1.Choose a note and adjust the speakers so you can hear it. 2.Set time and amplitude values on the graph until you can see at least a few cycles of the wave. 3.With time plotted on the horizontal axis, try to make the black wave match the red sound wave by adjusting the frequency and amplitude. Part 1: Matching the parameters of a sound wave Investigation
4.Switch to distance for the horizontal axis. Match your black wave to the red sound wave by adjusting the wavelength and amplitude. Investigation Part 1: Matching the parameters of a sound wave A good match has a score of greater than 95%. You must match both frequency and wavelength in order to score 100%.
Investigation Part 2: Going further with octaves 1.Devise an experiment to determine what happens to the frequency and wavelength when you set the octave to different values. Record your data and conclusions on your assignment sheet.
Sound waves are harder to visualize than waves in a string. Low pressure High pressure Visualizing sound waves Here, a vibrating surface, such as a speaker, produces a pressure wave that travels to the right.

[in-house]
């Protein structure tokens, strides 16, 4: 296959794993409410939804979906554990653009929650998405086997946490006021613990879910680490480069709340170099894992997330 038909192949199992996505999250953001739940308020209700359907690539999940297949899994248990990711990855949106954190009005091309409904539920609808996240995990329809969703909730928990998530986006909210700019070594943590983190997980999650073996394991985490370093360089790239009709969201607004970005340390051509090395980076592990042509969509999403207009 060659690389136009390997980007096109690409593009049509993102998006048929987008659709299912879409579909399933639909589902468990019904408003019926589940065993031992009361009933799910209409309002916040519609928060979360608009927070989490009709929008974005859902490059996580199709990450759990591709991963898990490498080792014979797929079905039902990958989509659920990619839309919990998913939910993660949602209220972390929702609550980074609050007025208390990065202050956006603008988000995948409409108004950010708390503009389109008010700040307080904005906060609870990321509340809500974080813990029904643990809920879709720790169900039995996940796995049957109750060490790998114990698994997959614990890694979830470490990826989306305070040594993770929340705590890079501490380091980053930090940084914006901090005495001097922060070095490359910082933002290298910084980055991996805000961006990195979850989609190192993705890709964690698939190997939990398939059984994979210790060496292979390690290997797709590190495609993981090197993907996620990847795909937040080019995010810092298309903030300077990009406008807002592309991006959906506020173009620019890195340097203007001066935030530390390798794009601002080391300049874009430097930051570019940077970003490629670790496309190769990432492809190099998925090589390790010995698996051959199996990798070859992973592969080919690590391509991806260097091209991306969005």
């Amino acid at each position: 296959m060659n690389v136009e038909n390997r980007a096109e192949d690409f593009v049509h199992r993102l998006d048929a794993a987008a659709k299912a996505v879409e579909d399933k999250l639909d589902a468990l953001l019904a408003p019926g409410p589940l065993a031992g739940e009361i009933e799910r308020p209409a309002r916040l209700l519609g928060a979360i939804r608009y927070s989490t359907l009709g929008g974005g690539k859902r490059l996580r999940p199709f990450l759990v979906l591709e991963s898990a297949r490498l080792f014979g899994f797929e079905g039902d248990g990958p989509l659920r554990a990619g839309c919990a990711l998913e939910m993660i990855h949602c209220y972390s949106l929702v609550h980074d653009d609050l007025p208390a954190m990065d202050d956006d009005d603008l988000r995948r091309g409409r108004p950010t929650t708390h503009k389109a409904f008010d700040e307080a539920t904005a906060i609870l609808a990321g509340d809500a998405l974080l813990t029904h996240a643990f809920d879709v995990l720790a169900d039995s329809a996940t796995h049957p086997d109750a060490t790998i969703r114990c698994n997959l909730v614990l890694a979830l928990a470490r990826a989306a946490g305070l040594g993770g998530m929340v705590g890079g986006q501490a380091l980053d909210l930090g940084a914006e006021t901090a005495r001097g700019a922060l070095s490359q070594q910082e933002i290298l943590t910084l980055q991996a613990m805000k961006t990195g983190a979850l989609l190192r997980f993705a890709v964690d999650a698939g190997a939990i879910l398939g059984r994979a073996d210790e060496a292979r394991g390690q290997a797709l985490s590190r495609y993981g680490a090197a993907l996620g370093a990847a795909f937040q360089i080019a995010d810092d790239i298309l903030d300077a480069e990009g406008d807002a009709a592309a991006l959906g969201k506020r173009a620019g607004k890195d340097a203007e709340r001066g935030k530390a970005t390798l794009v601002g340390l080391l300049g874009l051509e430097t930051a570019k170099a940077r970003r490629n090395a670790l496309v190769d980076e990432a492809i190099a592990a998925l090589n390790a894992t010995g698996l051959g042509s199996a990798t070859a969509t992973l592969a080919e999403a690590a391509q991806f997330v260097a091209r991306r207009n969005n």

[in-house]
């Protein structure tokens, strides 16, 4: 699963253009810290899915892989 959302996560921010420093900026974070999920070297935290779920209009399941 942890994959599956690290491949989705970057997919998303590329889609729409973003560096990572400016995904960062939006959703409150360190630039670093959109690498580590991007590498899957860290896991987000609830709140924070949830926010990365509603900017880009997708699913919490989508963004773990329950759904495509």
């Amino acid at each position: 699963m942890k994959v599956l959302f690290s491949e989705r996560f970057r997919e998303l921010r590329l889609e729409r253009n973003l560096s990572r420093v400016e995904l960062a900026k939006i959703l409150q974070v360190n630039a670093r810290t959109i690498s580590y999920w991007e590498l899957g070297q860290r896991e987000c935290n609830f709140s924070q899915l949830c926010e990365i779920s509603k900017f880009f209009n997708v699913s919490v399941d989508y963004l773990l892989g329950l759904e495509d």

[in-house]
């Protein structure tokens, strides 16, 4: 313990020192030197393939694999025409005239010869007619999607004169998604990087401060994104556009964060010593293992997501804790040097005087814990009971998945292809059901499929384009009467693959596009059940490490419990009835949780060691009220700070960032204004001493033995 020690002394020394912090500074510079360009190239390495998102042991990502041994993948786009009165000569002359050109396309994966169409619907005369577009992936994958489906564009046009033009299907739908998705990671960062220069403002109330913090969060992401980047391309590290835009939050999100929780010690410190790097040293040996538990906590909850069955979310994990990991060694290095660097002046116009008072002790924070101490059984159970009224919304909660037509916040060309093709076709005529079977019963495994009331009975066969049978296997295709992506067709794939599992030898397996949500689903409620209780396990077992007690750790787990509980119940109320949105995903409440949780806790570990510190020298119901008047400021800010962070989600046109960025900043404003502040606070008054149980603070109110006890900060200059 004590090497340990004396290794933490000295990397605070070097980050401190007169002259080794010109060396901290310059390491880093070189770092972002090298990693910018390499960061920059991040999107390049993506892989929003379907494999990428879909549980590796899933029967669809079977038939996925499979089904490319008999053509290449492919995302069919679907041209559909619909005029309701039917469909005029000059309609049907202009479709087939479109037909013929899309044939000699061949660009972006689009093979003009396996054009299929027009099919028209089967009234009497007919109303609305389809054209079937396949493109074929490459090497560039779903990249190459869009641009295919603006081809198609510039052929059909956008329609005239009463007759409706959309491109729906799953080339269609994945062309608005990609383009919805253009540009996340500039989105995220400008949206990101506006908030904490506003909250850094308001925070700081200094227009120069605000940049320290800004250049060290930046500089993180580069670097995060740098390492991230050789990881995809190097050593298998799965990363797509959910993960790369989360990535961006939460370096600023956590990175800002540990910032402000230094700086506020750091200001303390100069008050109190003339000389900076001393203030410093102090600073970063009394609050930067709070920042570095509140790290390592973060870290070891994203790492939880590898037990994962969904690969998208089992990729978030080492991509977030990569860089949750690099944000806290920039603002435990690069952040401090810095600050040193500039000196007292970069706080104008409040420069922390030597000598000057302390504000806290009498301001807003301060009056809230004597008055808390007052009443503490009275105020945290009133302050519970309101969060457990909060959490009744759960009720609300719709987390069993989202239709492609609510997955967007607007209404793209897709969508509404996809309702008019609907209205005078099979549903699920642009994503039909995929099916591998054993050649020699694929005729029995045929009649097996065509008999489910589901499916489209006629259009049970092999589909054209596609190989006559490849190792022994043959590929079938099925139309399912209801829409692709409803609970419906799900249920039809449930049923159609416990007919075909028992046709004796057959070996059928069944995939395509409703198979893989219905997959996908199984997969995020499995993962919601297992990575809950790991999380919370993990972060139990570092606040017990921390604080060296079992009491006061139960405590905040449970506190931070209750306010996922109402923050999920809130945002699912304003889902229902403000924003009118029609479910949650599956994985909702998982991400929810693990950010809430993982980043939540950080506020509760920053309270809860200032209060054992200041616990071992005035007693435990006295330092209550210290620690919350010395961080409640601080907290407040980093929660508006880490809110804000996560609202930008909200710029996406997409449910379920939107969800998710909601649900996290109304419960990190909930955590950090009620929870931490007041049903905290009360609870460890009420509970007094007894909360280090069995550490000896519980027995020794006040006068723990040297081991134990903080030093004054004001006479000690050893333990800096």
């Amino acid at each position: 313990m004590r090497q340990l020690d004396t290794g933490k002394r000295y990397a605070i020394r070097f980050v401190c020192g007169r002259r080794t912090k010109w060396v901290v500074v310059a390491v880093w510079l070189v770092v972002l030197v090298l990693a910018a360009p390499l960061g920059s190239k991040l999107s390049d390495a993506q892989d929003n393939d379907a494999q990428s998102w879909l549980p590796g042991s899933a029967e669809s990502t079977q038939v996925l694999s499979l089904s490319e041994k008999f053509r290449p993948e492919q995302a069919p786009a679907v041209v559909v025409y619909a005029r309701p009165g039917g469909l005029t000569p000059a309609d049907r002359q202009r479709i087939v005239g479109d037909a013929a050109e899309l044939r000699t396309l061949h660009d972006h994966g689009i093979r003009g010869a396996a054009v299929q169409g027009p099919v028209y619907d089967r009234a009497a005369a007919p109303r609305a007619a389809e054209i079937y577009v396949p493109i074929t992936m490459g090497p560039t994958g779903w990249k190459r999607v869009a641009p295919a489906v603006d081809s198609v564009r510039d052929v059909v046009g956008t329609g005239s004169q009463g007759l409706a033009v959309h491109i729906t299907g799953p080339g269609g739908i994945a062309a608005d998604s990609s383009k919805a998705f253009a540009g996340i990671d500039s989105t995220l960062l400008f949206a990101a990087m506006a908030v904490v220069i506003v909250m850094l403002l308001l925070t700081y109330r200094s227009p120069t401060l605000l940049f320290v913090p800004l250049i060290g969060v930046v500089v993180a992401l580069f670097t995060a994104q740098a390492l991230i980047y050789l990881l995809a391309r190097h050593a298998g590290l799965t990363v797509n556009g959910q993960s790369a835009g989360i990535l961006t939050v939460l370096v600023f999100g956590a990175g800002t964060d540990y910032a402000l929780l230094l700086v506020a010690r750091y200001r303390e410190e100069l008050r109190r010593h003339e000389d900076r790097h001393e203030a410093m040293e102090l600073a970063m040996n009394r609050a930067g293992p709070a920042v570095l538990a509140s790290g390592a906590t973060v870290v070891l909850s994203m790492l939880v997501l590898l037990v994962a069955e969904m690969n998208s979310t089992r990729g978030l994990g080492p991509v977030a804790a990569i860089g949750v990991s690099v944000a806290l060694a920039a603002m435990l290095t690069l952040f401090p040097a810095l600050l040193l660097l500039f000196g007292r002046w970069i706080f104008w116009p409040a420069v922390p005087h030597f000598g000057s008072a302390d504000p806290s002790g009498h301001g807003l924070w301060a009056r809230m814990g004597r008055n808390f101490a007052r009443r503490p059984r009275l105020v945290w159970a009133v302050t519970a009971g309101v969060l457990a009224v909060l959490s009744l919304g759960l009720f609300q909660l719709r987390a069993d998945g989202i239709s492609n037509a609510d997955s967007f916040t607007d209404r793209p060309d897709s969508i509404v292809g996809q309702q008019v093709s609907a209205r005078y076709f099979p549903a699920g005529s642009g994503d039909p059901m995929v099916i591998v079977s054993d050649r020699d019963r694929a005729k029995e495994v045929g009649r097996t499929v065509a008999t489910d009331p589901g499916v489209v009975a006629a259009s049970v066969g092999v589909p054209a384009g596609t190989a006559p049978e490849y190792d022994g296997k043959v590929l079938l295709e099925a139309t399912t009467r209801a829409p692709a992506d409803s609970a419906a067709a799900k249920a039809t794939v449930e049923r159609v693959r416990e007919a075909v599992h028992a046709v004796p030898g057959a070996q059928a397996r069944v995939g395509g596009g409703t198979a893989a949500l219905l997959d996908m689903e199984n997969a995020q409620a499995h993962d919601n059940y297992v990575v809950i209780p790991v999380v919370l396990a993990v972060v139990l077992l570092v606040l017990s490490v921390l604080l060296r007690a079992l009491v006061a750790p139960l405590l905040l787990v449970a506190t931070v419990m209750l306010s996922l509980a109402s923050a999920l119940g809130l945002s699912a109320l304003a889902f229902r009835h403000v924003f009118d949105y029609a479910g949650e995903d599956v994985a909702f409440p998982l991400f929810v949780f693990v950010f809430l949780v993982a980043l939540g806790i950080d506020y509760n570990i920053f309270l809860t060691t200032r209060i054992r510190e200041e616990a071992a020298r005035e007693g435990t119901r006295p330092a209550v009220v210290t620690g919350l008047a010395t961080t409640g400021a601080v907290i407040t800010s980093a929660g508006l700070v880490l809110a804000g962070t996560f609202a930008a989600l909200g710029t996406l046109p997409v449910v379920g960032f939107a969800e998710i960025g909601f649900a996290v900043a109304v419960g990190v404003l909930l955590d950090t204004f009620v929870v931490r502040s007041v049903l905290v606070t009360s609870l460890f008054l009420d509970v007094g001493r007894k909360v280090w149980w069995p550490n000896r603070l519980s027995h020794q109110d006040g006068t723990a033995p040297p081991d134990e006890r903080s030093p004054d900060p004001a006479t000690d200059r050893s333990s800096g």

Amplitude on the graph below represents pressure, NOT distance! Visualizing sound waves
It is the wave that travels, not the air molecules. The air moves in a tiny back-and-forth motion as the wave passes by. Visualizing sound waves
There are three key characteristics of sound waves: frequency speed amplitude Characteristics of sound waves
Sound has a huge frequency range. Humans can hear sounds in this frequency range: 20 Hz < f < 20,000 Hz. By middle age, most people can only hear sounds less than about 12,000 Hz. Click on this Sound wave generator on page 440 to test your own hearing range. Frequency
Some animals can hear higher and lower frequencies than humans: Audible frequencies
Medical ultrasound technology uses very high frequency sound waves. Differences in tissue density reflect ultrasound waves back to a detector and allow sophisticated imaging without harm to the patient. Ultrasound technology
Sound waves are fast. The speed of sound in air is 343 m/s (767 mph!) Many military jets are capable of supersonic flights. Speed
Sound travels even faster in water, or ice, or steel. The stiffer the medium, the faster the sound speed tends to be. When sound passes from one medium to another... speed and wavelength change frequency stays the same Speed in various materials